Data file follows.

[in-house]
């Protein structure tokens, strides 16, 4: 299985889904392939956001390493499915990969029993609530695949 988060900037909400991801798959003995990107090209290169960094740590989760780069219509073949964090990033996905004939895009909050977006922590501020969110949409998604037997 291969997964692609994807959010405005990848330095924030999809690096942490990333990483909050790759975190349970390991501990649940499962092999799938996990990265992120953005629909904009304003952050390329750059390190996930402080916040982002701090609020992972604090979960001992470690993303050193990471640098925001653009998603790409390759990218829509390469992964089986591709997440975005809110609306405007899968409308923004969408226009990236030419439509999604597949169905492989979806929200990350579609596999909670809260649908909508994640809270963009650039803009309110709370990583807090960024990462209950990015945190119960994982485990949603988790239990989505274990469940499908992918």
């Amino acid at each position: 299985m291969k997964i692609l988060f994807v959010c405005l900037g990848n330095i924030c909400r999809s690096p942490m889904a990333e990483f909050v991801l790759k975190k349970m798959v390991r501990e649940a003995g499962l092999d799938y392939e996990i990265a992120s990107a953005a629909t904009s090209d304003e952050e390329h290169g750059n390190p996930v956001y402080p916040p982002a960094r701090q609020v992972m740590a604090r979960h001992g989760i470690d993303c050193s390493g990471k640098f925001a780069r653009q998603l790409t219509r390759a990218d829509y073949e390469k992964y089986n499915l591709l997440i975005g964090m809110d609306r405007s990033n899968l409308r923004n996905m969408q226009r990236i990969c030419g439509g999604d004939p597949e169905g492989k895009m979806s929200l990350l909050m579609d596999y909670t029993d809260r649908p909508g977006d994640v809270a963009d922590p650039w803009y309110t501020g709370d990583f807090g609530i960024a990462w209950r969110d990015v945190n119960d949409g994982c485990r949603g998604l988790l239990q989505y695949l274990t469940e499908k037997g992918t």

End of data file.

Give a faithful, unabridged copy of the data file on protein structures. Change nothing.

[in-house]
């Protein structure tokens, strides 16, 4: 299985889904392939956001390493499915990969029993609530695949 988060900037909400991801798959003995990107090209290169960094740590989760780069219509073949964090990033996905004939895009909050977006922590501020969110949409998604037997 291969997964692609994807959010405005990848330095924030999809690096942490990333990483909050790759975190349970390991501990649940499962092999799938996990990265992120953005629909904009304003952050390329750059390190996930402080916040982002701090609020992972604090979960001992470690993303050193990471640098925001653009998603790409390759990218829509390469992964089986591709997440975005809110609306405007899968409308923004969408226009990236030419439509999604597949169905492989979806929200990350579609596999909670809260649908909508994640809270963009650039803009309110709370990583807090960024990462209950990015945190119960994982485990949603988790239990989505274990469940499908992918």
């Amino acid at each position: 299985m291969k997964i692609l988060f994807v959010c405005l900037g990848n330095i924030c909400r999809s690096p942490m889904a990333e990483f909050v991801l790759k975190k349970m798959v390991r501990e649940a003995g499962l092999d799938y392939e996990i990265a992120s990107a953005a629909t904009s090209d304003e952050e390329h290169g750059n390190p996930v956001y402080p916040p982002a960094r701090q609020v992972m740590a604090r979960h001992g989760i470690d993303c050193s390493g990471k640098f925001a780069r653009q998603l790409t219509r390759a990218d829509y073949e390469k992964y089986n499915l591709l997440i975005g964090m809110d609306r405007s990033n899968l409308r923004n996905m969408q226009r990236i990969c030419g439509g999604d004939p597949e169905g492989k895009m979806s929200l990350l909050m579609d596999y909670t029993d809260r649908p909508g977006d994640v809270a963009d922590p650039w803009y309110t501020g709370d990583f807090g609530i960024a990462w209950r969110d990015v945190n119960d949409g994982c485990r949603g998604l988790l239990q989505y695949l274990t469940e499908k037997g992918t």